Some Christians think that inactivity is a waste of time. They feel that they must be busy every moment to merit Christ’s approval. They see the occasional lulls that come into life as being unproductive. But that is not necessarily the case. Notice what Christ did for His disciples after they had finished a strenuous period of evangelistic activity. He led them into the wilderness to rest so they could be restored for further service.
From nature we can learn a lesson about the importance of rest. Built into the life of every tree are stages of dormancy. In his book As a Tree Grows, W. Phillip Keller points out that in northern climates the dormant phase is in the winter, and in the tropical regions it is during the hot, dry season. “It is important to understand,” says Keller, “that dormancy is not death. A tree may appear to be dead, it is true. The leaves of deciduous trees will be all stripped off in the fall, leaving a stark skeleton. The tree is nevertheless very much alive – but at rest.” He added that this dormancy is immediately followed by a period of active growth. The dormant phase is a rebuilding and reconditioning for the upsurge of vigorous activity ahead.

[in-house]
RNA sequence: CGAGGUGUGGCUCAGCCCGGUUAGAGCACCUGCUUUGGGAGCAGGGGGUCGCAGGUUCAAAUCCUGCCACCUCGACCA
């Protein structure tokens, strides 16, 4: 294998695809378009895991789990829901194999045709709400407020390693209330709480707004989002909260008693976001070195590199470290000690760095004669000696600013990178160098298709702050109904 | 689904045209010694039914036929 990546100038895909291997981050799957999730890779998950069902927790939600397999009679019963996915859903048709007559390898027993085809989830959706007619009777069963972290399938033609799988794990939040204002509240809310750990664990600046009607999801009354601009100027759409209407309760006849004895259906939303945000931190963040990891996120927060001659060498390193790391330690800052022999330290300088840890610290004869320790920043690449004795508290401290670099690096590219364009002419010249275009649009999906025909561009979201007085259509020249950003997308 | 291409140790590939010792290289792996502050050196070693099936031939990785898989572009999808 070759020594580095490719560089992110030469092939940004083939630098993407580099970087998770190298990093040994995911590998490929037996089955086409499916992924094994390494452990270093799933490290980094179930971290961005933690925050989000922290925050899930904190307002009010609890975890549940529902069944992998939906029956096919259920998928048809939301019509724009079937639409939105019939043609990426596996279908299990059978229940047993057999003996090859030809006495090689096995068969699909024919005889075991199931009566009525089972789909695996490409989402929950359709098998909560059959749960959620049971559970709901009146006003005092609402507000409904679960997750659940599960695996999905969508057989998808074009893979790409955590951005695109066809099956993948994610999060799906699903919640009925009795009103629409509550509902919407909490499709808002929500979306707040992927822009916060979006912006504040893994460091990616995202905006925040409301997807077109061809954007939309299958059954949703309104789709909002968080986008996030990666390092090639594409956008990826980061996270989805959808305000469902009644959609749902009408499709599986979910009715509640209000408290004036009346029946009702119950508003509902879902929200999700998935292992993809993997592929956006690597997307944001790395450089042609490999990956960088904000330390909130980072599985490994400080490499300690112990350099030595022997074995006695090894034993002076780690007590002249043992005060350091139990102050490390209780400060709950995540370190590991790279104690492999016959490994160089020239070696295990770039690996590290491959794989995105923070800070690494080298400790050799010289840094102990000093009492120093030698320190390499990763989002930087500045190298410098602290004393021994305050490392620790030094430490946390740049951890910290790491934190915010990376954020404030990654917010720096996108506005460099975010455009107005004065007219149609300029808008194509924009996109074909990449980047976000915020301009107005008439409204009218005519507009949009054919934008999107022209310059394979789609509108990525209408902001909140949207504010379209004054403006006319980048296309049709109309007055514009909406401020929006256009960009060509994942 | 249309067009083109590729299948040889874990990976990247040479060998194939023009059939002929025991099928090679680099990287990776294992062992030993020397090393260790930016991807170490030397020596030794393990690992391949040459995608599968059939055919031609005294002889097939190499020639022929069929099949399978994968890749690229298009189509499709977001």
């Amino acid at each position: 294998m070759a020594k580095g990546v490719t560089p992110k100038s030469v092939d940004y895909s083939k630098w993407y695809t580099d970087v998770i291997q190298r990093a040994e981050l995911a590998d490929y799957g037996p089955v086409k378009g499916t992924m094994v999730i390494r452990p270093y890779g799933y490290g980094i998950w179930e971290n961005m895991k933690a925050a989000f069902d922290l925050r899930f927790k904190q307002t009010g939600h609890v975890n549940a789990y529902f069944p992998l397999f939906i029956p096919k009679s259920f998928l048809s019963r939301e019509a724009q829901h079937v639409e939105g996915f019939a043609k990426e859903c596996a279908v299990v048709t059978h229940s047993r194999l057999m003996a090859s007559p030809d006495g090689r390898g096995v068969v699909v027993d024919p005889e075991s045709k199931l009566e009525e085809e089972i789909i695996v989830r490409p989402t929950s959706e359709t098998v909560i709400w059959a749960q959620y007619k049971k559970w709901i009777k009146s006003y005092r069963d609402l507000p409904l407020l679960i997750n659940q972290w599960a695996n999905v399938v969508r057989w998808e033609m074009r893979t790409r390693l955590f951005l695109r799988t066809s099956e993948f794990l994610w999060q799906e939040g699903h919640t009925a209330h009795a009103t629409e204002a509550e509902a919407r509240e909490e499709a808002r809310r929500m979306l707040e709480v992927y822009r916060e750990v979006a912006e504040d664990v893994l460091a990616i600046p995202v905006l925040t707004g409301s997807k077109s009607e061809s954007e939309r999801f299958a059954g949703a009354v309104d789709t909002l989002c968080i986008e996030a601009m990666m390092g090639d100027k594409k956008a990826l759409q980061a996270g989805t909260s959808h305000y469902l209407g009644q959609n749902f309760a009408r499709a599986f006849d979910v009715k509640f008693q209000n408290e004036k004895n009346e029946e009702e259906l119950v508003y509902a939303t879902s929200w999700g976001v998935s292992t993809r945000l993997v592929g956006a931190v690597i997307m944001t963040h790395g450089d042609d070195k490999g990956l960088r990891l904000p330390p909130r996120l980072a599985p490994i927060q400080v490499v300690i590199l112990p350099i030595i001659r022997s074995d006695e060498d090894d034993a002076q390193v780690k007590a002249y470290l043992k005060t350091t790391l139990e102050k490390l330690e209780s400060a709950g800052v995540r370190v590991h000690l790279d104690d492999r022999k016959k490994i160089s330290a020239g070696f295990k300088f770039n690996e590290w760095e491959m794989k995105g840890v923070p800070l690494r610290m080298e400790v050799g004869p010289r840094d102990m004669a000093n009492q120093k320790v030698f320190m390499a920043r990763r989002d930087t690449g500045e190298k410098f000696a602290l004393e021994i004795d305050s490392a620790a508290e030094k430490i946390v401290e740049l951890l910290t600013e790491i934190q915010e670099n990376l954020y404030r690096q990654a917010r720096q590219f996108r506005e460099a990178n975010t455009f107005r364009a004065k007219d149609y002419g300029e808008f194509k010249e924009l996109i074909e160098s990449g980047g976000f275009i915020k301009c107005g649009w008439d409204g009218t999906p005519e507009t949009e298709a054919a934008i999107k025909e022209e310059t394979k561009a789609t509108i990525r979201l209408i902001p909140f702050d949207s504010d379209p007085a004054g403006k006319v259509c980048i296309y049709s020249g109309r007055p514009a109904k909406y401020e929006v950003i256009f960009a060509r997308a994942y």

Perhaps you are in one of those dormant periods in your Christian life, and you are troubled by the inactivity. Learn the lesson of the tree and welcome the rest that is offered to you. A time of productive activity for the Lord is sure to follow. – David C. Egner
Amid the hurry of life’s pace
We long to give the Lord our best;
That’s why sometimes we’re laid aside
For restoration and for rest. – D. J. De Haan
Time in Christ’s service requires time out for renewal.
- November 21, 1986, Our Daily Bread